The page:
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Title: Market discipline, large bank dominance and bank valuation in an emerging market
Author: Abuzayed, Bana
ISNI:       0000 0001 3392 7302
Awarding Body: University of Wales, Bangor
Current Institution: Bangor University
Date of Award: 2007
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This thesis comprises three papers that analyses important issues relating to the banking sector in an emerging market. In particular, we examine depositor discipline, large bank dominance and bank valuation issues focusing on the Jordanian banking system. Paper 1 examines how depositors behave towards bank risk in emerging markets. It seeks to investigate whether depositors are able to recognise bank risks and penalise risky banks through the changes in deposits and interest paid to depositors. Taking into account the fact that effective depositors' discipline does not only involve depositors' reactions to bank risk, but also the subsequent response from the banks, the paper tests for bank's responses to depositors' signals in the market allowing for banks' asymmetric response to the loss of deposits. We find that depositors are able to discipline banks behaviour through both quantity and price. However, the results show that depositors' recognition of banks' behaviour is strongly influenced by financial crises. On the other hand, in contrast to other studies, the analysis suggests that the introduction of an explicit deposit insurance system has no strong significant influence on depositors' discipline. Moreover, we find that banks react to depositors' actions by improving bank earnings more than enhancing other fundamentals. Paper 2 explores intra-industry information transfer in the banking sector and empirically assesses the large bank dominance issue within the framework of returns and volatility spillovers. Using two financial methodologies, Vector Error Correction (VEC) and Generalized Autoregressive Heteroscedastic (GARCH) models, we find evidence of significant intra-industry information channelled through not only the level of intra-industry returns but also through the common volatility returns without a clear dominance effect from large to small banks. This suggests that investors appear to be indifferent to the signal quality of information between large and small banks. These findings concerning return and volatility relations between large and small banks have important implication for regulators in emerging markets. Regulators should look for stabilizing potentially adverse effects of a negative event(s) at all banks in the system irrespective of their size. Paper 3 aims to analyse the main reasons for the difference between market and book values in the banking industry. More specifically, it seeks to examine whether earnings and its components are relevant and sufficient to bridge the gap between these two values and if bank efficiency has incremental information content in this relation. This study applies the non-parametric Data Envelopment Analysis (DEA) approach to estimate the relative cost efficiency of banks, and employs the Truman's et al., (2000) valuation methodology. We find that the component items of net income are important in explaining bank market value. Furthermore; banks' operational efficiency adds incremental information in explaining the gap between market and book values. The results are robust to the inclusion of other explanatory) variables such as credit and solvency risks.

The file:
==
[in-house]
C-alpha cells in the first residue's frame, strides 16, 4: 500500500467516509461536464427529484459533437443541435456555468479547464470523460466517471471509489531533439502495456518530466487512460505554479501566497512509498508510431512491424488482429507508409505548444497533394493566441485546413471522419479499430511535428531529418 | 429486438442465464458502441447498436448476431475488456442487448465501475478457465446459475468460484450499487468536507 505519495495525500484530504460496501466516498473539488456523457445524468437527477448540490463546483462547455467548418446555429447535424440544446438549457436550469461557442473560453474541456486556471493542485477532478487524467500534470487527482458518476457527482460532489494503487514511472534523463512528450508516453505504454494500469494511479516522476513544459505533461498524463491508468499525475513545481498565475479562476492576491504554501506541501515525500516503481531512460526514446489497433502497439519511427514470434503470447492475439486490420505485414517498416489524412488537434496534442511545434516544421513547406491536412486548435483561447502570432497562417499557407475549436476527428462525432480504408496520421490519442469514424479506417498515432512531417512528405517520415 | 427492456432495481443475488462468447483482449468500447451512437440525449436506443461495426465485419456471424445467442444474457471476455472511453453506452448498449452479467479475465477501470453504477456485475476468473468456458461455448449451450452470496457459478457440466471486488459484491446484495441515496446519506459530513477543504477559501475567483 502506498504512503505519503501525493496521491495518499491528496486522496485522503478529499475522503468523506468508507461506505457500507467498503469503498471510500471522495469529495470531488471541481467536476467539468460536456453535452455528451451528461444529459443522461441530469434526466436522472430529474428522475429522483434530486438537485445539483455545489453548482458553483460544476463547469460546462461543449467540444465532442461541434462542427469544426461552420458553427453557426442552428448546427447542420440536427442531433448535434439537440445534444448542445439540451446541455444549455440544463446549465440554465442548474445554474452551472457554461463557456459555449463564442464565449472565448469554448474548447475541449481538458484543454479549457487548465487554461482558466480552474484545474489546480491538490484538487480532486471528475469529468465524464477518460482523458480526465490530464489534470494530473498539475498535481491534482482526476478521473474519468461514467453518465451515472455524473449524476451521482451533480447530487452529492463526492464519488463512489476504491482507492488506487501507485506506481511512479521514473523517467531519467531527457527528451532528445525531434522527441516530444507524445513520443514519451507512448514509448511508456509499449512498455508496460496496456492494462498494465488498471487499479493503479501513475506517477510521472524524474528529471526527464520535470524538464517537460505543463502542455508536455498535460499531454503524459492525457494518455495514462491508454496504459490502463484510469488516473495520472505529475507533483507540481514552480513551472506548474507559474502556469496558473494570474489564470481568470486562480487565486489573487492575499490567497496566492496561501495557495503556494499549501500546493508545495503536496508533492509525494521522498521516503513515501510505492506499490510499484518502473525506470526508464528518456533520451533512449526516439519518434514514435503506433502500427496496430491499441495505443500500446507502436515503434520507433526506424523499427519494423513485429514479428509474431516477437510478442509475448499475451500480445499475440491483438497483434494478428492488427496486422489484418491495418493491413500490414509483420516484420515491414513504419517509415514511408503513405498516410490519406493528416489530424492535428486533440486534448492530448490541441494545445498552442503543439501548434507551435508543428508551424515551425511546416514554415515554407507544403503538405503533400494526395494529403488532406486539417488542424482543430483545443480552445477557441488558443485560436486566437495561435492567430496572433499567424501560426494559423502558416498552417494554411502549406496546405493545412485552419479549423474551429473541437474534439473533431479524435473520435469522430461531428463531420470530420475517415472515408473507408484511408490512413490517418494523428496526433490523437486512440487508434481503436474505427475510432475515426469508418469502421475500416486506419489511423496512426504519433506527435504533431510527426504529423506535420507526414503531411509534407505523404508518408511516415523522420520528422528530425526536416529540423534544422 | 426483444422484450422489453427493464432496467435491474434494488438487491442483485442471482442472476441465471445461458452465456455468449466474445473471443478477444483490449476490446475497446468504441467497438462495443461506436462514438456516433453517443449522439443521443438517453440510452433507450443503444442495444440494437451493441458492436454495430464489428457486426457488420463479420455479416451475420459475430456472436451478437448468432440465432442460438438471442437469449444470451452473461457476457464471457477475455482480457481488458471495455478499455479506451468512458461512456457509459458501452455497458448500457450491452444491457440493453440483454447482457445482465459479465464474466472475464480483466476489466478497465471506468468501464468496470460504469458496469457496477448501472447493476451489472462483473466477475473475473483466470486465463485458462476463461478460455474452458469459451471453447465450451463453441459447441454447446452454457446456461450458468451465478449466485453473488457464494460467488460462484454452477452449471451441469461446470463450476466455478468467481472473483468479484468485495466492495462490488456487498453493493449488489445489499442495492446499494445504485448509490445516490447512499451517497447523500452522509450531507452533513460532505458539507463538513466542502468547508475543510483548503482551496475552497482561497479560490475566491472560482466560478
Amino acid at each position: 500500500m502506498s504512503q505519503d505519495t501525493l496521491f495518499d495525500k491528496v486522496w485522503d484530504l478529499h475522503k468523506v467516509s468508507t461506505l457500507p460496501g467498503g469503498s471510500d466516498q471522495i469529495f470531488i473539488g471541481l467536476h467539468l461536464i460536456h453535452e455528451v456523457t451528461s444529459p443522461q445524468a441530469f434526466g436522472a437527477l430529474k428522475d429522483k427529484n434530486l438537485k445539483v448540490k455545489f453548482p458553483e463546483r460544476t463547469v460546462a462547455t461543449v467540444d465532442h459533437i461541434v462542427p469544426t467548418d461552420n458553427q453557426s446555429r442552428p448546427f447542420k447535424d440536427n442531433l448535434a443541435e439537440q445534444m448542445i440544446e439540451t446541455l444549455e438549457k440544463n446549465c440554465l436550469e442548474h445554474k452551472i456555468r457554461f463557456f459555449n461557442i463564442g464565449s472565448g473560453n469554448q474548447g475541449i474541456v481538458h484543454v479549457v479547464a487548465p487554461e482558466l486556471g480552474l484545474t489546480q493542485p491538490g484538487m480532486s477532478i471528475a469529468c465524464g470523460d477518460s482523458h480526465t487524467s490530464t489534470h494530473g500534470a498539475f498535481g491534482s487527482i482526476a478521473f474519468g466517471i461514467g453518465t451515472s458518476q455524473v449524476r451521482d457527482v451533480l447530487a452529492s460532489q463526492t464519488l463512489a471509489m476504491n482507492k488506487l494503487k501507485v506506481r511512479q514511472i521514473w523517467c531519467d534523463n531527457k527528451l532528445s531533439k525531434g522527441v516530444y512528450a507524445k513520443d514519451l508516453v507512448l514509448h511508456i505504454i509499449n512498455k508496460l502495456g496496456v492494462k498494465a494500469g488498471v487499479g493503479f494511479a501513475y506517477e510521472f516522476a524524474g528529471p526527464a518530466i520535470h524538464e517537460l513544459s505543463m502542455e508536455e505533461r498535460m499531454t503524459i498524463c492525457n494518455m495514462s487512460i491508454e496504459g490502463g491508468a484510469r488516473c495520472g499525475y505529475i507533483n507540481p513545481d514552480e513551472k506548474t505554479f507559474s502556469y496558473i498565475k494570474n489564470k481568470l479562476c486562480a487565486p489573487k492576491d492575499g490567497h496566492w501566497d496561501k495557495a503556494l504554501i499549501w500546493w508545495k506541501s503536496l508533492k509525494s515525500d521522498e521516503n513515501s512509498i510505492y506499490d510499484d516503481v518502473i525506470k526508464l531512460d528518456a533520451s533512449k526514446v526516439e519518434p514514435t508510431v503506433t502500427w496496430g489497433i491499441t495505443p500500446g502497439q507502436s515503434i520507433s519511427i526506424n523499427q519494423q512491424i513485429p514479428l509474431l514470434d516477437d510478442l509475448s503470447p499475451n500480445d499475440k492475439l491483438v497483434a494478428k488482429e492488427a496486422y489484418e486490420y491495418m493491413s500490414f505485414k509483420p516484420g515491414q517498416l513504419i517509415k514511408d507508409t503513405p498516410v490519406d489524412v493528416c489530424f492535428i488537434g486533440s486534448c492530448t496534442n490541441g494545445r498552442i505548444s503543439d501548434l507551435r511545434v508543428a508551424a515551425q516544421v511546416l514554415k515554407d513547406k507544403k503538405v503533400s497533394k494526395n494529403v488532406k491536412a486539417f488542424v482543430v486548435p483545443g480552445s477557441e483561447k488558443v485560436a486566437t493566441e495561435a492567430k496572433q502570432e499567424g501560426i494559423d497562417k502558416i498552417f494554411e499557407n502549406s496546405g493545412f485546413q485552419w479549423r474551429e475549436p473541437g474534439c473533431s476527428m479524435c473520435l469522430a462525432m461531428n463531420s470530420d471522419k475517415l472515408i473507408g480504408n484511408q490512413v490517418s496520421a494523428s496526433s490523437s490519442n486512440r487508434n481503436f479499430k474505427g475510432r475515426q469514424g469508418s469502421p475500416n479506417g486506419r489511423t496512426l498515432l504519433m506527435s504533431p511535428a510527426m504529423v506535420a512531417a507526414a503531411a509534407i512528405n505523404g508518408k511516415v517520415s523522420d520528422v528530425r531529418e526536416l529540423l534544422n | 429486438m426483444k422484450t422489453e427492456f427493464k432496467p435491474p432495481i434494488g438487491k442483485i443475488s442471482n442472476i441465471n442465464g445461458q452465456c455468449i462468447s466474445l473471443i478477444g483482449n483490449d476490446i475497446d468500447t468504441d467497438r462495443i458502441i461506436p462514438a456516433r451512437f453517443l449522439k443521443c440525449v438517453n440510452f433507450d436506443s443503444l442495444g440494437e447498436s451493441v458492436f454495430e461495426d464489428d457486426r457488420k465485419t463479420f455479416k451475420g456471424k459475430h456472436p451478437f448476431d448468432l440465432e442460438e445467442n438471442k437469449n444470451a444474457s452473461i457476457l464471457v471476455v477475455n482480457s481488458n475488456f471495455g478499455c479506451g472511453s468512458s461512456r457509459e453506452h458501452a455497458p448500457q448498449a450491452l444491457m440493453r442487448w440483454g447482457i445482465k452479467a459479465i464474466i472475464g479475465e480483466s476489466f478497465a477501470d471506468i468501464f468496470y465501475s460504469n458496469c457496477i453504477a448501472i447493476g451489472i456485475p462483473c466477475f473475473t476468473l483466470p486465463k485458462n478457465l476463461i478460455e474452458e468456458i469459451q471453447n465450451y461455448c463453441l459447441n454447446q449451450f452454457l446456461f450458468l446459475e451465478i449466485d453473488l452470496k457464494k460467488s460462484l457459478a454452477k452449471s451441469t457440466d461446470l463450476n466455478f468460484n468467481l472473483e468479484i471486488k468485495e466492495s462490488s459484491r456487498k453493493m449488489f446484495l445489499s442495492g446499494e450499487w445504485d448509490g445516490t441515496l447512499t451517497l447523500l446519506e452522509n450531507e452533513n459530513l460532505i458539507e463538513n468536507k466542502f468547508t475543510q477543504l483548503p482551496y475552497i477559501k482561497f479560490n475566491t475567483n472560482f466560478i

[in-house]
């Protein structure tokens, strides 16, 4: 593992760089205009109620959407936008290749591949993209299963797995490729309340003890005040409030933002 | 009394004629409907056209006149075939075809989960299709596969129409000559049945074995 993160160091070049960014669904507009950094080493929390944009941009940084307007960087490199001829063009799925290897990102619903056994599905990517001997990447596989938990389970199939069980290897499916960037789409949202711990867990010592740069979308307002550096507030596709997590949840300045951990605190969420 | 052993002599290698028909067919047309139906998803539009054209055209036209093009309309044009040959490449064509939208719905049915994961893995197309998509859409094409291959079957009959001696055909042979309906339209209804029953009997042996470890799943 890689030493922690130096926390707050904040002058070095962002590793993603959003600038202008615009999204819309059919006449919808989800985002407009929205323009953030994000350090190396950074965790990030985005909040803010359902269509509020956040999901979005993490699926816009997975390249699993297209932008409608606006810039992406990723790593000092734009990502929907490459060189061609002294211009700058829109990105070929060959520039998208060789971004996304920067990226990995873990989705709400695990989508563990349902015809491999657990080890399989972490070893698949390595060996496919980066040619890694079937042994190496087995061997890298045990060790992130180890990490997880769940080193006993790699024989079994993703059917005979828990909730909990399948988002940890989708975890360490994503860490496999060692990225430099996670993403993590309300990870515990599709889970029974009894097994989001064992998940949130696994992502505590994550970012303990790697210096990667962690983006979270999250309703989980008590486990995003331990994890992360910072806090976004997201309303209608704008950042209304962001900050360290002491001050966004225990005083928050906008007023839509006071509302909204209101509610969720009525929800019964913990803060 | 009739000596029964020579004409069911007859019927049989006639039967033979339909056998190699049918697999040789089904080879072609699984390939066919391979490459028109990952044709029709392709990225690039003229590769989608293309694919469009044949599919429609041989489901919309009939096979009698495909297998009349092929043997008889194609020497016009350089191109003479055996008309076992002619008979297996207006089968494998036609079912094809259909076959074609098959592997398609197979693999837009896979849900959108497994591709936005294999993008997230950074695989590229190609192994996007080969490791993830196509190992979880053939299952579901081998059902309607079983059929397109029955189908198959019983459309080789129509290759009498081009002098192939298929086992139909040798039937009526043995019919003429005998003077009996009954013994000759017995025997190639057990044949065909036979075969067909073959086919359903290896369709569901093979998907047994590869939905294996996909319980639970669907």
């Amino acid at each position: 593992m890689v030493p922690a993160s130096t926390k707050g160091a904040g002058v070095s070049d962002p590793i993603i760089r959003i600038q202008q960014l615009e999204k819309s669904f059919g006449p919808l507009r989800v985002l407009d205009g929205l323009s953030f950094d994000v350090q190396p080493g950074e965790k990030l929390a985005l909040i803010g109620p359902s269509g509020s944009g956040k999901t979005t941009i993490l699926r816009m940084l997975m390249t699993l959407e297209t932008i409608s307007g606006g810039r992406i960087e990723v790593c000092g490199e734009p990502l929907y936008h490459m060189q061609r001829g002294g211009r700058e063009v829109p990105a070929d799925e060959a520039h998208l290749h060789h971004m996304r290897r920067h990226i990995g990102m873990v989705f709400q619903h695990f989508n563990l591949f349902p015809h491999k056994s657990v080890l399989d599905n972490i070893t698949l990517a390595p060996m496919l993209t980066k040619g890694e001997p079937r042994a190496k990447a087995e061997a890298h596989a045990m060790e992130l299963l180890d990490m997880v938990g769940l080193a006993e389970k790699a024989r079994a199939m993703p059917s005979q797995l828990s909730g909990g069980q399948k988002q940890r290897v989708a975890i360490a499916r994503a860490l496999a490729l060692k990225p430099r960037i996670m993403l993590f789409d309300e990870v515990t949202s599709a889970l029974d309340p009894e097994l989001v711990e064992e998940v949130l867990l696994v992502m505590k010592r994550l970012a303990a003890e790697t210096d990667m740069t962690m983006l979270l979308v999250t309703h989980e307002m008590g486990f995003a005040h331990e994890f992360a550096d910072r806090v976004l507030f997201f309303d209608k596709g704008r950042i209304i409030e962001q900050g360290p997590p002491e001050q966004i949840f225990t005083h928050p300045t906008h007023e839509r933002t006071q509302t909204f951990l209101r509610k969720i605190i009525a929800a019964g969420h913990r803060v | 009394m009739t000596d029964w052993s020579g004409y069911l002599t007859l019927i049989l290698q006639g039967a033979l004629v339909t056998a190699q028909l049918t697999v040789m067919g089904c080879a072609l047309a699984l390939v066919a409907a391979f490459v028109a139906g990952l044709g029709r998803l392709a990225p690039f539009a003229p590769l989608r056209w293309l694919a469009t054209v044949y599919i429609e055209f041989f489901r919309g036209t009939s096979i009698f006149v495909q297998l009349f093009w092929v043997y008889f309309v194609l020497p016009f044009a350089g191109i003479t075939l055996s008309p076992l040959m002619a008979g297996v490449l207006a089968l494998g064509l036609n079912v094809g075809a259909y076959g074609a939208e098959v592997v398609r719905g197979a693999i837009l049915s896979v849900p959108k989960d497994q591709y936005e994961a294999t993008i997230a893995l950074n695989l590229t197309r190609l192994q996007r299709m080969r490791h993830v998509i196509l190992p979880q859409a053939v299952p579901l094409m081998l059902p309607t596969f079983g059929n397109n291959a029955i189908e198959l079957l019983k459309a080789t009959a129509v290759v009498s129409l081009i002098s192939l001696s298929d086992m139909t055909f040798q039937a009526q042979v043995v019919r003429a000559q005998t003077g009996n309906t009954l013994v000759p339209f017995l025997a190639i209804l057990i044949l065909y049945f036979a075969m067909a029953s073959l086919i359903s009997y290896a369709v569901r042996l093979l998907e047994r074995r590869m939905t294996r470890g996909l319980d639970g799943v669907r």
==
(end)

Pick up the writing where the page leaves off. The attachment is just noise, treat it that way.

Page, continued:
Supervisor: Not available Sponsor: Not available
Qualification Name: Thesis (Ph.D.) Qualification Level: Doctoral
EThOS ID:  DOI: Not available